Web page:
Transgender rights activist Kalki Subramaniam hopes her two documentaries made on her friends Sowmiya and Mariya, will raise awareness about transgender suicides

Sowmiya poses like a Tamil actress from the 80s. She smiles demurely, her brown skin glowing against her orange blouse and contrasting green sari. She is pensive in another photo — she’s dressed in a purple t-shirt in it. But Sowmiya seems happiest in the photo of her and Kalki on a bicycle.

The photo was taken on the streets of Saidapet, Chennai. Says Kalki Subramaniam, a transgender rights activist, “I was walking down the road when she cycled by and said, ‘Come akka, let’s ride together’. She wouldn’t leave until I got on. I can never forget that day. I can’t believe she’s no more.”

Kalki was shooting for her film Narthagi in December 2010 when the call came. “I heard Sowmiya hanged herself at home.” But why did she do it? The question kept repeating itself in Kalki’s mind as she wept alone in her room that night.

Happy moments

Two years later, Kalki decided to make a documentary film in memory of Sowmiya. Called Aval Peyar Sowmiya (Her Name is Sowmiya), it was screened recently in Chennai. For the movie, Kalki has put together amateur videos and photographs of Sowmiya taken during the many happy moments they shared.

“Sowmiya was childlike. She was never serious. She preferred to take life as it came. No matter how much I tried to involve her, she preferred to keep away from any kind of activism,” recalls Kalki.

“She built a small Mariamman temple in her locality and held a grand thiruvizha every year, involving people from the neighbourhood.” But despite her cheerful demeanour, Sowmiya was never happy. “Her family didn’t accept her. The man she was in love with for seven years married someone else. She had to take to sex-work and beg for a living since she was not educated.”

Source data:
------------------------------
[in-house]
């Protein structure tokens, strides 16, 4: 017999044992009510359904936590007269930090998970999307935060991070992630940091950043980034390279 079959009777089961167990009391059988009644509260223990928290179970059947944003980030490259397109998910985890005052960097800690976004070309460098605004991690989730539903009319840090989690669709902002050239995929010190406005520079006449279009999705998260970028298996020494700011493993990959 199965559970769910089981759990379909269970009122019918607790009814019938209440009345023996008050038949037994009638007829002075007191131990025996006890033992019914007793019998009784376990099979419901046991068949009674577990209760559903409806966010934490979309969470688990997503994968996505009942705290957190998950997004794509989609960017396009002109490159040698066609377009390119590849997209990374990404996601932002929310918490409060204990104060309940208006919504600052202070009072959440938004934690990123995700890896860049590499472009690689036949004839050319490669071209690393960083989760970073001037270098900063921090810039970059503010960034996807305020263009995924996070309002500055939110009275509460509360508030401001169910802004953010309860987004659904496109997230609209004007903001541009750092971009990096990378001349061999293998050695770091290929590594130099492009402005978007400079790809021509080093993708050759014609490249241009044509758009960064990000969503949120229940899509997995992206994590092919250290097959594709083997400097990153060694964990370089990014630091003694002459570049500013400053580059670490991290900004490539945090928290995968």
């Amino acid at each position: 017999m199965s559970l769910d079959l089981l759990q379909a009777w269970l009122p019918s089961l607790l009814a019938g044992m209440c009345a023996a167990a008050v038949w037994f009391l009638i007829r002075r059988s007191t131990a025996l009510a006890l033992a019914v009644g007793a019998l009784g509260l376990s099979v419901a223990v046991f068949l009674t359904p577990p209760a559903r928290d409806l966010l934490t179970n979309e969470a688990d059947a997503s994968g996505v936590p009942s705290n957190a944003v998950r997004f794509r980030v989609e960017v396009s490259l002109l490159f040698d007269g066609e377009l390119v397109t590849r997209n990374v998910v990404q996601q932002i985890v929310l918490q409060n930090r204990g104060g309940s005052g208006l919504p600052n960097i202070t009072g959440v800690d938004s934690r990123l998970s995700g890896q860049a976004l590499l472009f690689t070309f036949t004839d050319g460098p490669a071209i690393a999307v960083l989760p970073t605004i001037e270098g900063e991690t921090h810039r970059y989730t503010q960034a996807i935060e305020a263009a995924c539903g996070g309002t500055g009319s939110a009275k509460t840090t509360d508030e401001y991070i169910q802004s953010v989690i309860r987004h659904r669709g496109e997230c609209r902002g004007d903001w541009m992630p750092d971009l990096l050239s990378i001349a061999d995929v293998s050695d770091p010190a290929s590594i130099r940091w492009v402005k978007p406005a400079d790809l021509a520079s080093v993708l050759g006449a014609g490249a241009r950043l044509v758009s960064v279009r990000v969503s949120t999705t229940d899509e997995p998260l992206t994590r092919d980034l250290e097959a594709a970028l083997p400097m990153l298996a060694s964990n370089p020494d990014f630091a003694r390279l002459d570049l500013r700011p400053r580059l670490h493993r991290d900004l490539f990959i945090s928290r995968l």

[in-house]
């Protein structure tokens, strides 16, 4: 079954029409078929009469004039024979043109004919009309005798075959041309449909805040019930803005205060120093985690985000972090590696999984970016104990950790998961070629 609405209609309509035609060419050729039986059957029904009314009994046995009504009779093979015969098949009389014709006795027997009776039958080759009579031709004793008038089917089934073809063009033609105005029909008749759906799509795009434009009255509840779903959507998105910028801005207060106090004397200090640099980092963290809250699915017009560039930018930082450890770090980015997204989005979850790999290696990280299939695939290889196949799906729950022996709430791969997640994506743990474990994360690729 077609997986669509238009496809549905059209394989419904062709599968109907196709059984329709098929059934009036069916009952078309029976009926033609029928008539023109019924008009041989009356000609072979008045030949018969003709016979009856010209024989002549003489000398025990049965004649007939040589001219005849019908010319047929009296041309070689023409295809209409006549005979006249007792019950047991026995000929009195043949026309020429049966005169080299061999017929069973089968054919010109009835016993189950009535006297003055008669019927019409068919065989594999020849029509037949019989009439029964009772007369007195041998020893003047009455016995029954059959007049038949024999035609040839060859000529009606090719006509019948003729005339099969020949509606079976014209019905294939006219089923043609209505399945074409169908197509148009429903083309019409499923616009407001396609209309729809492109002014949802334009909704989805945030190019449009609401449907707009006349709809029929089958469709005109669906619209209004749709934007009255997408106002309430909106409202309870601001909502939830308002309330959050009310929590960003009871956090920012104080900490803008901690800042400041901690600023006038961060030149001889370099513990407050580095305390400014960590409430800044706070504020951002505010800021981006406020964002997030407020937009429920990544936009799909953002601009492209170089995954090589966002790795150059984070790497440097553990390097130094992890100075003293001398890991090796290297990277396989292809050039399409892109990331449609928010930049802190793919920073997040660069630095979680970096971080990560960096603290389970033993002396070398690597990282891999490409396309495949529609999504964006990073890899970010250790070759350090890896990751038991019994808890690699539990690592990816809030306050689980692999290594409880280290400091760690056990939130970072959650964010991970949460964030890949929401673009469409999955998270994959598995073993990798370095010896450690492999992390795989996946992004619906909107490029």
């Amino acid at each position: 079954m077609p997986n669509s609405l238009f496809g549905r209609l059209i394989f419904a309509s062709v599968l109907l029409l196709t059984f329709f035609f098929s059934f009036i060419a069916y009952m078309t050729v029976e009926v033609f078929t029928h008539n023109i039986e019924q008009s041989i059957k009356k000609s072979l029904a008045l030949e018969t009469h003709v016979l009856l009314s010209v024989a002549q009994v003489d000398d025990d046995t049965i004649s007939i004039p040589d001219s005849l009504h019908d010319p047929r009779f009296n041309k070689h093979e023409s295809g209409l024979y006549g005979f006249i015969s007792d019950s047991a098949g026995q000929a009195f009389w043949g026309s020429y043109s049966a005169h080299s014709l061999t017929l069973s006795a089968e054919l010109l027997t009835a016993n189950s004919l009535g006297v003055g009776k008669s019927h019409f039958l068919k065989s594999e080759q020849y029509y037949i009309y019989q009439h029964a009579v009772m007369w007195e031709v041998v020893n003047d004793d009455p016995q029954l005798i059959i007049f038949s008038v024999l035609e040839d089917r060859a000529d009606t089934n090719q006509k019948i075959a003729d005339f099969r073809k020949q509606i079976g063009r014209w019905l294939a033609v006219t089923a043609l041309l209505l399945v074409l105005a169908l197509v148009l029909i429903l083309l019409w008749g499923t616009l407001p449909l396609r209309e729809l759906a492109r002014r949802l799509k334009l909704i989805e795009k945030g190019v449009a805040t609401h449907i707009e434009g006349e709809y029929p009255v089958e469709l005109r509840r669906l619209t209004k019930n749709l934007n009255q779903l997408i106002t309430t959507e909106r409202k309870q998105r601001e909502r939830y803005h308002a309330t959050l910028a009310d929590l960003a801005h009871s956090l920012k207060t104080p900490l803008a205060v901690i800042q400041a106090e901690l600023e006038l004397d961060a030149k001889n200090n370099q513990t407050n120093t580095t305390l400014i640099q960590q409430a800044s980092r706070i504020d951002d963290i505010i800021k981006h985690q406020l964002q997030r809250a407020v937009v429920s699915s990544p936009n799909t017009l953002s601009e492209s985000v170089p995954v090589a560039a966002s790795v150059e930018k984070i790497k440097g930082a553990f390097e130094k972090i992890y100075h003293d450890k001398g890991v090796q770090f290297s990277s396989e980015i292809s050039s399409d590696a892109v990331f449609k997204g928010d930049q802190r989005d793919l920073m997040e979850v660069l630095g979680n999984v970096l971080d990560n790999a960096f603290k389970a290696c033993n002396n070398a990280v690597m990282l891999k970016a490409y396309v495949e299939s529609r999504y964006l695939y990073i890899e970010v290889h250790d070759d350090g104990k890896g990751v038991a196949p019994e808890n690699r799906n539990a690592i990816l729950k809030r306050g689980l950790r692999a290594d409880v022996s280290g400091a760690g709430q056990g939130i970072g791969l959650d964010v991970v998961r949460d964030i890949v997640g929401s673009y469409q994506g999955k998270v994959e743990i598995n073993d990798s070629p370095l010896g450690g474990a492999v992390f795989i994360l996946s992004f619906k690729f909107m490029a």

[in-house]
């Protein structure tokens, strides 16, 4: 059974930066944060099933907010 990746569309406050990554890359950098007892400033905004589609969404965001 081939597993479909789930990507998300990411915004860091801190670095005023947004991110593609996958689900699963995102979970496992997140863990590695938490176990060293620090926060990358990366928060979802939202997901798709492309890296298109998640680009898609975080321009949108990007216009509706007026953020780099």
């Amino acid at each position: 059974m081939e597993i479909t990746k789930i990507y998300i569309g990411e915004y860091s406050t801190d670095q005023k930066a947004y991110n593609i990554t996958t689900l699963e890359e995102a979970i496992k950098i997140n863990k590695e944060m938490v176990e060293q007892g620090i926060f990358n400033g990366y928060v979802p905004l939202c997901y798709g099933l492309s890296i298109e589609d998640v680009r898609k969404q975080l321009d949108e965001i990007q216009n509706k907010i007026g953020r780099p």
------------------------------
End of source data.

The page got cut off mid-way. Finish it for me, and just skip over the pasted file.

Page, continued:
By begging, a transgender loses her self-respect, says Kalki. “Then there are the dirty looks and groping one has to put up with.” Transgenders are forced to do that in order to make a living. “We are constantly fighting. But Sowmiya decided to stop fighting one day,” she adds. “It’s this cruel society that caused Sowmiya’s death.”

Kalki has also made a documentary in memory of another transgender friend Anil Sadanand alias Mariya. Mariya was allegedly murdered in her house in Kollam recently.

“I met Mariya during a pride walk in Thrissur. She was extremely outspoken. Despite the unbecoming attitude towards sexual minorities in Kerala, she came out in the open with her sexual identity,” she remembers.

Victims of violence

Kalki says that transgenders are often targets of violence since they lack support from family and friends. “Mariya would never have been killed had she had the support of a strong family,” she says.

Who knows how many transgenders are lost every year.

“We don’t have a record of the number of transgender deaths,” Kalki says. The only way to create secure conditions for them, Kalki believes, is through education. “We should teach children at a young age about gender diversities. Teachers should be trained to deal with a masculine girl or a feminine boy. They should give them counselling and be there for them. Because it’s in schools that discrimination starts.”

Aval Peyar Sowmiya has footage of Sowmiya’s birthday celebrations. She cuts a cake as her friends surround her, and she seems happier than ever. “So, what is your wish this birthday?” asks Kalki, focussing the camera on her. “My wish? Well, I wish to not beg, do dhandha (sex-work). I want to work elsewhere.”

Kalki hopes to screen the documentaries in colleges and universities. For details, email


MetroplusJune 28, 2012